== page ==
Doctors Thumb Down TikTok Deworming Trend, May Cause Long-Term Damage to Gut

Photo: (Photo : NOAH SEELAM/AFP via Getty Images)

The latest TikTok deworming trend might convince some online users to try it, but doctors warn netizens not to follow the fad even if access to antiparasitic medication is easy.

Dr. Kimberly Kolkhorst, a gastroenterologist, is aware of the TikTok deworming trend, but she said there is no reason to take medications, especially for those in the U.S.

Speaking with Valley News Live, Kolkhorst said parasitic infections are rare in developed countries like America since people don't eat raw meat and the water system is clean. In her years as a gastroenterologist, she has encountered just one case of parasitic infection.

The doctor also warned that taking antiparasitic medications without proper medical advice could lead to long-term gut damage.

"I never recommend taking anything that's not an FDA approved medication because with that, you don't actually know what you're getting and therefore safety is an issue," she said.

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How the Trend Started

A mom on TikTok received over six million views as she talked about taking a deworming medication that has been popping up on the platform's ads. She also said that people in other countries "deworm themselves all the time," so she tried one product.

@pengken007You have worms!!! #freaked  #intestinalworms #worms #paraguard #disturbed #ohmylanta #icant #intestinepro ♬ original sound - user5165758229144

While she didn't say if she had seen a doctor for her stomach issues, the mom concluded that she had worms after taking the medication. Other TikTok users also shared that they have seen dead carcasses of worms coming out of their bowel movement, their urine, and skin. They allegedly feel a lot better after days of taking the medication.

However, Dr. Sabine Hazan, another gastroenterologist, said that people taking deworming medications, despite no doctors' inputs, could be excreting fibrous tissues or good microbes that actually help the body. Hazan said that this could be risky because once good microbes are destroyed, there is no way for the body to get them back.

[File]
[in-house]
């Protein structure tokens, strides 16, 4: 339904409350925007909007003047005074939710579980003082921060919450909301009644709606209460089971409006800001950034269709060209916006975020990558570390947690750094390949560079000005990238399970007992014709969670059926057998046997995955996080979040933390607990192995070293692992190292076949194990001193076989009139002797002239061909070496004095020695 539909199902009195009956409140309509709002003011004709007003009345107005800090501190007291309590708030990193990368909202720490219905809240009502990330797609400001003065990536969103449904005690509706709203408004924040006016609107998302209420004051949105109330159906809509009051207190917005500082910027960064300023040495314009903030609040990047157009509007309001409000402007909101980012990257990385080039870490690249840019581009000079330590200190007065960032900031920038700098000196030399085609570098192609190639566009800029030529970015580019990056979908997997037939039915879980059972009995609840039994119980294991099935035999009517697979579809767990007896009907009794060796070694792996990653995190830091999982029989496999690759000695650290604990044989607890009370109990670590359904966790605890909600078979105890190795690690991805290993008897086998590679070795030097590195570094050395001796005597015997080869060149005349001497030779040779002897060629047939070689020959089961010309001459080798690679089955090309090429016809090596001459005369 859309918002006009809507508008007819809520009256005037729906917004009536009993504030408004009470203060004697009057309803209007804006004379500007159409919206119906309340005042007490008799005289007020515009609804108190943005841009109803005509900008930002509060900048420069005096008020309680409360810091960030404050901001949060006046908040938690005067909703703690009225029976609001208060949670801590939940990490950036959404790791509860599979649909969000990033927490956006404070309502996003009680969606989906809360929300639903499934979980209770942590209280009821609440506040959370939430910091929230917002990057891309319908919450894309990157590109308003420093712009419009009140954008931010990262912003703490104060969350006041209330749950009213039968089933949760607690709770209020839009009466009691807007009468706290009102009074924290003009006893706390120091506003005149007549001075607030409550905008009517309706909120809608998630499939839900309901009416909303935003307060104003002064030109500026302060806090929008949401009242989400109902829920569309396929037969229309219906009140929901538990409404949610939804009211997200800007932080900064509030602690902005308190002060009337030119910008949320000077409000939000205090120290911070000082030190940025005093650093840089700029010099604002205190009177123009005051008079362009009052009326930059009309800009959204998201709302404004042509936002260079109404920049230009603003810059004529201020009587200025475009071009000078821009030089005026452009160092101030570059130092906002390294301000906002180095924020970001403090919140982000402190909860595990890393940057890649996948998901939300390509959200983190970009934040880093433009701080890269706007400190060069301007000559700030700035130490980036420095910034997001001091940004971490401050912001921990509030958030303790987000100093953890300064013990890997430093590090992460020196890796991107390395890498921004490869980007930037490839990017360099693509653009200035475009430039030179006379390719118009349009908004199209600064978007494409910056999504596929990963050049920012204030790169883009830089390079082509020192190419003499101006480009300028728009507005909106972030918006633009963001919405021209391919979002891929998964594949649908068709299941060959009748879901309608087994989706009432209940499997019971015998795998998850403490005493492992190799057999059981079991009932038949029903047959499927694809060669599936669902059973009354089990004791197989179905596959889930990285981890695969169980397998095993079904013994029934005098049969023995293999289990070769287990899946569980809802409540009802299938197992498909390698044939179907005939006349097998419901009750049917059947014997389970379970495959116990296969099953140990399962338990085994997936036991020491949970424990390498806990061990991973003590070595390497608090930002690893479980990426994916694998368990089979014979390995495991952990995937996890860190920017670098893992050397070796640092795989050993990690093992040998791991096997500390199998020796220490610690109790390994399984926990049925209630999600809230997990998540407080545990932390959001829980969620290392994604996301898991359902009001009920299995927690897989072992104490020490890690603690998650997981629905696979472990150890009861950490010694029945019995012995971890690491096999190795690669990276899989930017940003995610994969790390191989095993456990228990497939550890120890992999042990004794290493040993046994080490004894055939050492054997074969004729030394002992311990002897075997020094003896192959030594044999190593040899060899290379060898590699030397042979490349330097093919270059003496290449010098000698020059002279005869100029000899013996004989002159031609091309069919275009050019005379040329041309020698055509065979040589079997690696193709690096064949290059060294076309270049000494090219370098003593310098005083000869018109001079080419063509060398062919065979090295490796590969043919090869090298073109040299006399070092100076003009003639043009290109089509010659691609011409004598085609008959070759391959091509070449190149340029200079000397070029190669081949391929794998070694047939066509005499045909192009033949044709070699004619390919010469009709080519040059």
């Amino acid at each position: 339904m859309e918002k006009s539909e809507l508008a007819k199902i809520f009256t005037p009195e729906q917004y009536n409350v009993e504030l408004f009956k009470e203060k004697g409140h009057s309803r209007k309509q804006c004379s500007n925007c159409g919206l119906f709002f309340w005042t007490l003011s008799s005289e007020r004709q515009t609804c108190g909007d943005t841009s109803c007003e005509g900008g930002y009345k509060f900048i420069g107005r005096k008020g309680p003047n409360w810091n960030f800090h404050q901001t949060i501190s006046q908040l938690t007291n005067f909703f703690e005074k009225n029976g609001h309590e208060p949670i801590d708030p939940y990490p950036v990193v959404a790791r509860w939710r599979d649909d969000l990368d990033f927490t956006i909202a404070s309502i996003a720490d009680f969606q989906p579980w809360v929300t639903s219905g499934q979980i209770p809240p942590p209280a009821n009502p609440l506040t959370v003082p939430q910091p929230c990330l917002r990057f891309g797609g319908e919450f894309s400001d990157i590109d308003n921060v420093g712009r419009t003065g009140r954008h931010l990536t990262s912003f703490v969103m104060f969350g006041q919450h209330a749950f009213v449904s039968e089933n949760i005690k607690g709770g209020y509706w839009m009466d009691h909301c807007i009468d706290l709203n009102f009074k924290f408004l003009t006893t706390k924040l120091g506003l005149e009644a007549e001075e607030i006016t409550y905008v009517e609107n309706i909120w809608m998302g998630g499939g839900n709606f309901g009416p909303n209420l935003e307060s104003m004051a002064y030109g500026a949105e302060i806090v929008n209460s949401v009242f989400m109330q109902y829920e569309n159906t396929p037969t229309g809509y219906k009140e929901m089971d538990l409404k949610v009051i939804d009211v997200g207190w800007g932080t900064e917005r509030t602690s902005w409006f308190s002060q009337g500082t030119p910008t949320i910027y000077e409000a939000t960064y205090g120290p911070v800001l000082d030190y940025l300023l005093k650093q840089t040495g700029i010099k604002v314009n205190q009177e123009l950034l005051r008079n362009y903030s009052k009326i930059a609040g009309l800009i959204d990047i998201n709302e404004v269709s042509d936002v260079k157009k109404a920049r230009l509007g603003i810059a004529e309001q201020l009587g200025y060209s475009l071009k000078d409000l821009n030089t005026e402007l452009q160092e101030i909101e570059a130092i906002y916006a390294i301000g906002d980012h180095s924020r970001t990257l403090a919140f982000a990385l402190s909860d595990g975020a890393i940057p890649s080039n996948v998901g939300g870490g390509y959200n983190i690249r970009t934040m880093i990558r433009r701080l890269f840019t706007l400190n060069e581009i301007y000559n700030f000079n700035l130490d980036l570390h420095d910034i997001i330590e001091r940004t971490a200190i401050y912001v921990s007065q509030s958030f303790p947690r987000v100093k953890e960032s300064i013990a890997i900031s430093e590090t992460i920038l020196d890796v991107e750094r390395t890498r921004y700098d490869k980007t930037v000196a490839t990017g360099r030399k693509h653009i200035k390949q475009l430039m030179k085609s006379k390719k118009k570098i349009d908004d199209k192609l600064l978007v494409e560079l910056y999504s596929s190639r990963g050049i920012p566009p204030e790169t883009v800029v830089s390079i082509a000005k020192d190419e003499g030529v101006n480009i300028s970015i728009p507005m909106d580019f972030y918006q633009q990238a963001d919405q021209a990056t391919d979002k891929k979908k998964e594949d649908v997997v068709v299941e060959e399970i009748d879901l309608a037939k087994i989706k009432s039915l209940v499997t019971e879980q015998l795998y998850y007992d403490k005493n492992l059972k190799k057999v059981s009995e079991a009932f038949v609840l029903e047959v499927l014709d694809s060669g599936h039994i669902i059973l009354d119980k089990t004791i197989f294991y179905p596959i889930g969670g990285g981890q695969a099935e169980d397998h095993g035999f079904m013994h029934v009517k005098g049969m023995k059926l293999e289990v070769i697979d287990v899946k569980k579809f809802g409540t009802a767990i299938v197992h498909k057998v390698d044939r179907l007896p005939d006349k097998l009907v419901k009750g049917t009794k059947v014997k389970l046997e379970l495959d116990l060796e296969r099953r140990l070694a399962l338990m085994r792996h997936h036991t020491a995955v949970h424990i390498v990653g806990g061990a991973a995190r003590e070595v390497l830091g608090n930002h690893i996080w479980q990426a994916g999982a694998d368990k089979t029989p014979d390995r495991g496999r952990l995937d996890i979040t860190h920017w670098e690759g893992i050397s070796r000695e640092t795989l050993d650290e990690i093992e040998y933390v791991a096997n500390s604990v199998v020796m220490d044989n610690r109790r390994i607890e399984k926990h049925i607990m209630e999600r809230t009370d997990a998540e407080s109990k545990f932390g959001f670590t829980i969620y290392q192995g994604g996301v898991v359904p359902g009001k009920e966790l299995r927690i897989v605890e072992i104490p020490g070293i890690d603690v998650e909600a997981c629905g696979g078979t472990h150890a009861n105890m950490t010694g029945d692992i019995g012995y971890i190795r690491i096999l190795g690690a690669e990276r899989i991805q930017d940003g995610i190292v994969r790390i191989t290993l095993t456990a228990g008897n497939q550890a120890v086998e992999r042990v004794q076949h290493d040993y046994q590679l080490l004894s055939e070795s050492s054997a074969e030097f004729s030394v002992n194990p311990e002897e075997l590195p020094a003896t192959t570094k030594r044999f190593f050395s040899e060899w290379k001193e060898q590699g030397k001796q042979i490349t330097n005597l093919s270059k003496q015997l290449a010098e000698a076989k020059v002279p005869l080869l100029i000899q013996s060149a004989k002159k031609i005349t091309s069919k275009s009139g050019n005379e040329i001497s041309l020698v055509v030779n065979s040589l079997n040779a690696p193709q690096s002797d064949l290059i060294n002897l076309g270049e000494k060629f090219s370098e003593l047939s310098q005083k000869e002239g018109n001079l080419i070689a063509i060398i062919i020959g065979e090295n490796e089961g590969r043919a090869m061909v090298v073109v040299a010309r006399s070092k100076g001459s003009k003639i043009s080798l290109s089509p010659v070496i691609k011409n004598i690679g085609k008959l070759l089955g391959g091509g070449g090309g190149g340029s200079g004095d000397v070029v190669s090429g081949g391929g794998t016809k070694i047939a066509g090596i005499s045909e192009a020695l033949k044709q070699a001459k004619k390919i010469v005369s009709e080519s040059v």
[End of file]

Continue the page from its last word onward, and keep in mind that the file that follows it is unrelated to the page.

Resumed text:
Dr. Cynthia Sears, an infectious disease specialist from Johns Hopkins University, agreed with Kolkhorst that parasitic infections are rare in the U.S. because there are fewer chances of exposure. However, it may still happen for some people, especially those who have traveled to countries where worms are more common.

Sears also said that parasitic infections do not lead to worms coming out of the feces, urine, or skin. In most cases, the symptoms might not manifest unless they get proper tests at the hospital. Common symptoms like diarrhea, fatigue, or bloating are not specific to this condition.

Deworming by Eating Papaya Seeds

Aside from taking antiparasitic medications, some users use papaya seeds to participate in the TikTok Deworming Trend. They basically eat a spoonful of papaya seeds and wait a few hours later for the worms to pass with their poop.

Experts are also not recommending this procedure due to a lack of scientific data, even as papaya seeds may contain compounds that could kill parasites or expel these from the body. As with the other doctors, William Schaffner of the Vanderbilt University School of Medicine said that it's rare for medical workers to treat people with parasites in their intestines since these cases no longer happen in the U.S.

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